“New Year’s” Resolutions

So what if it isn’t the new year, I can promise things to myself if I want to.

1) Spend less time on social media
2) Spend more time on well-being
3) Eat more veggies
4) Step away from meat
5) See a new country. I’ve got my eyes set on India and Thailand right now, both of which are pretty easy to get to from China 😀
6) Give more
7) Take less

That’s actually a pretty ambitious list. Hrm…

“New Year’s” Resolutions

Poem: Facebook

Obsession

Like, comment, like, share,

subscribe, message, like, like, upload

The idle habit slowly begins to consume my life

I scroll until my thumb cramps,

until my pinky aches from supporting my phone.

I scroll until

my wrist is in pain, until

my fore & middle fingers are numb.

minutes, hours, days pass.

I scroll on.

See repeated information.

I can’t sleep so I grab my phone.

Gotta check facebook.

Gotta check for validation.

Gotta confirm that everyone’s life is better than mine.

The envy it breeds is unbearable, but I’m hooked.

My picture got 49 likes, I’m artsy.

My status started a discussion, I’m an intellectual.

Sandra is in Greece? I hate her.

Stephanie’s picture got 53 likes, I must not be as good as her.

Constantly, constantly measuring myself

against the fake bits of others’ lives.

The shiny, polished status updates.

I scroll on.

I scroll to the exclusions of reading a book.

I scroll to the exclusion of completing my homework.

I scroll so often and for so long the only time I can write this poem is @ 2AM

when my lover, Facebook,

has gone to sleep for the night.

And still, as the ink of my strange multipurpose pen-tool

fills the lined paper between my simple black journal,

the urge remains.

It’s as if, if I scroll far

enough I can erase the memory of anything bad

or, fast forward to a brighter future.

One where we again talk face-to-face

Where we care for our neighbors more than we fear them

Where words are the solution, not guns.

But honestly, at this rate, in light of Crimea, Israel-Palestine,

black-on-black crime,

(rape and homophobia)

at this rate, I’ll be scrolling forever.

Poem: Facebook

Poem: The Secret of the Wind

In the whispers of yesterday

I hear you calling my name

I hear the sound and turn away

Then turn and walk towards today

My name fades fades fades

The winds at my back

leaves rustle

my hair dances

my name fades fades fades

the wind disturbs the sound

carries it tosses it warps it muffles it

the words in the wind’s path wind up withered

away from my ear, they disappear.

the past, then, cannot haunt me.

The wind has carried it away

So I shall walk into today, everyday

with the wind as my faithful bodyguard

Obscuring the things I don’t need to hear

Bullying the sounds out of existence

Poem: The Secret of the Wind

I understand the obesity epidemic.

Or at least I think I’m beginning to. With all the media attention healthy eating gets, I’m willing to bet a good portion of America knows what healthy eating looks like. While educational efforts need to be continued, I think the roots of the epidemic stem beyond the classroom or the nightly news. Home environment plays a huge role in daily habits.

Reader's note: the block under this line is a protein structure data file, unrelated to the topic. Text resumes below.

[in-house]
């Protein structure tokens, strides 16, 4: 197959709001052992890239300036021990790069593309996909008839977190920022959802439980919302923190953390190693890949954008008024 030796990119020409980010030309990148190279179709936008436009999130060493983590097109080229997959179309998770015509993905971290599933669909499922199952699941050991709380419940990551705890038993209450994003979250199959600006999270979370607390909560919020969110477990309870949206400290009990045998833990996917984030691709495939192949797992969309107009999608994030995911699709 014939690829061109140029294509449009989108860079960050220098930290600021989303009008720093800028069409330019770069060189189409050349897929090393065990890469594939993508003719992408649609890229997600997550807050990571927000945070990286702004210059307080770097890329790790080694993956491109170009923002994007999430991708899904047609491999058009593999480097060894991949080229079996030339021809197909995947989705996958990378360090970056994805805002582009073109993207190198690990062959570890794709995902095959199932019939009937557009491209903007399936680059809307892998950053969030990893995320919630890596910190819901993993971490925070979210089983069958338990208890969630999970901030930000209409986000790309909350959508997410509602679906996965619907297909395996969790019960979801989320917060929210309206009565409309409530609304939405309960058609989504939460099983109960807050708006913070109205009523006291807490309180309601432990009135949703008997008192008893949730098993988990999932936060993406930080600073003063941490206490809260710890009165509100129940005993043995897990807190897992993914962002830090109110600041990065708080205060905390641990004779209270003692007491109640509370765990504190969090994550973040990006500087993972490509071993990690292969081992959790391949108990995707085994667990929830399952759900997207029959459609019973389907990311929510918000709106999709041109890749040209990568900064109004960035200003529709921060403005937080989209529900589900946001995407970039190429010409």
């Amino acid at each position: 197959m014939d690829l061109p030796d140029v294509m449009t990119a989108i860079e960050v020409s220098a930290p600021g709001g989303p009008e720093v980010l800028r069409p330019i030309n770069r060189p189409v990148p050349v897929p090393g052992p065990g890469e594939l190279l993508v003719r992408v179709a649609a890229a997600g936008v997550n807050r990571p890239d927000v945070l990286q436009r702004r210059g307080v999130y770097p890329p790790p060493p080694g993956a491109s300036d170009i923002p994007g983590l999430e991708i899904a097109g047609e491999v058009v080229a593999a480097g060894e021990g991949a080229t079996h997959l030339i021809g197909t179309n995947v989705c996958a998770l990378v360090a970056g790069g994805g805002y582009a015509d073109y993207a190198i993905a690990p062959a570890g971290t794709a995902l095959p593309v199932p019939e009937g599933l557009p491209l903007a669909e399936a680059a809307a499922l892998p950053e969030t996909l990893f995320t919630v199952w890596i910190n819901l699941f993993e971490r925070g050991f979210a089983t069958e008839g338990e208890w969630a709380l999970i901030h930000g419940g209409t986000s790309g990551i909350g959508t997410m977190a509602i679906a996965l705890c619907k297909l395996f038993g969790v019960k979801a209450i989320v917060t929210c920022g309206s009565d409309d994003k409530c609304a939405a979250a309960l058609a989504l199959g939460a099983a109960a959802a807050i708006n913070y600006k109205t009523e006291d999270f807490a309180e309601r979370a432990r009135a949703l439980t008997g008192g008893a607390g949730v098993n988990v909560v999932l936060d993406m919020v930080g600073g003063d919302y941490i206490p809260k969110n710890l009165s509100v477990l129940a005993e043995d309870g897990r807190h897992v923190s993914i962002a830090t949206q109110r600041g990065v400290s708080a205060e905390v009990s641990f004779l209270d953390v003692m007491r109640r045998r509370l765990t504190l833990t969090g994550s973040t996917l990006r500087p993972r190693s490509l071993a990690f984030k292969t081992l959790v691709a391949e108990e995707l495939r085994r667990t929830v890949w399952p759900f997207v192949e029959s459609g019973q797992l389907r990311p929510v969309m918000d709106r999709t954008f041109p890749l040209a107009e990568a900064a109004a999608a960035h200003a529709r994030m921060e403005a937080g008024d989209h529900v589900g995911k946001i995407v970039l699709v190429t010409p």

I first started thinking about it a few days ago when I was hanging out with one of my best friends. We literally spent the entire day (12 PM until roughly 9PM) eating and snacking. My water intake dropped dramatically and I did no exercise beyond walking to the kitchen and back. I ate beyond the point of being full, but because I was with a friend, it didn’t matter. Part of it comes from most of my friends being larger than I am. I don’t want them to feel bad about what they eat so I match them plate for plate. The habit is quite dangerous. I’ve also run to resistance with other friends and with my family when I do make healthy choices. Suddenly I’m “too good” for what mother cooked if I choose to eat a salad instead (which is by no means true, I love mom’s cooking) or I’m “trying to impress somebody” when I go for a run. If I talk about vegetarianism, I’ve “come back from college with bourgeois ideas about food.”

I know my friends should accept my choices and even be happy for them, but it’s a lot easier to do what they’re doing than to resist. I have a feeling the same is true for others in the world. When their families are eating delicious calorie-laden pies and glorious mounds of sugar-topped pancakes, they don’t want to be the left-out kill-joy eating apples and bran muffins. I love vegetables, but I love the people around me more.

Grocery stores also present a huge problems. Produce and healthy snack options (especially in low-income neighborhoods) are cost-prohibitive. Produce, especially, in poverty-stricken areas is on average higher priced and lower quality. How can people expect to eat healthily if they can’t afford it? I live on a college kid budget, which means I shed a tear every time I purchase my veggies for the week. I try to fool myself into thinking I’m spending less by purchasing one orange or tomato at a time, over the course of the week. Let’s face it, a 45 cent pack of ramen (which is enough for a meal) is more enticing than a $2.50 meal made of healthy things.

Cost aside, healthy things are hard to find. I once walked into a supermarket just to scope my options. Once I left the produce isle, vegetarian options dwindled drastically. Even if I did find something vegetarian, it was something soaked in salt, drenched in syrup, and served with fries. No thank you. Any benefit from eating the vegetable probably disappeared by the second time it went through the boiling process. Still, people will eat these things because there are pictures of fruits and vegetables on the box. We’ve been trained to believe that as long as it’s a vegetable, it’s healthy. We’ve also been taught to eat low-sodium low-sugar diets. It seems we can’t have it both ways.

Because “readymade healthy” is so hard to find, preparing nutritious food is a bit cumbersome. Popping a pre-made lasagna in the oven will always be faster than making a healthy one from scratch, unless one is a fan of unwashed, uncut vegetables (but then, the healthiness of the meal is in question). Health takes time a dedication, but in a fast-paced world such as ours, no one has the time to give. We need quick, we need now, and if that means we don’t need health, then so be it.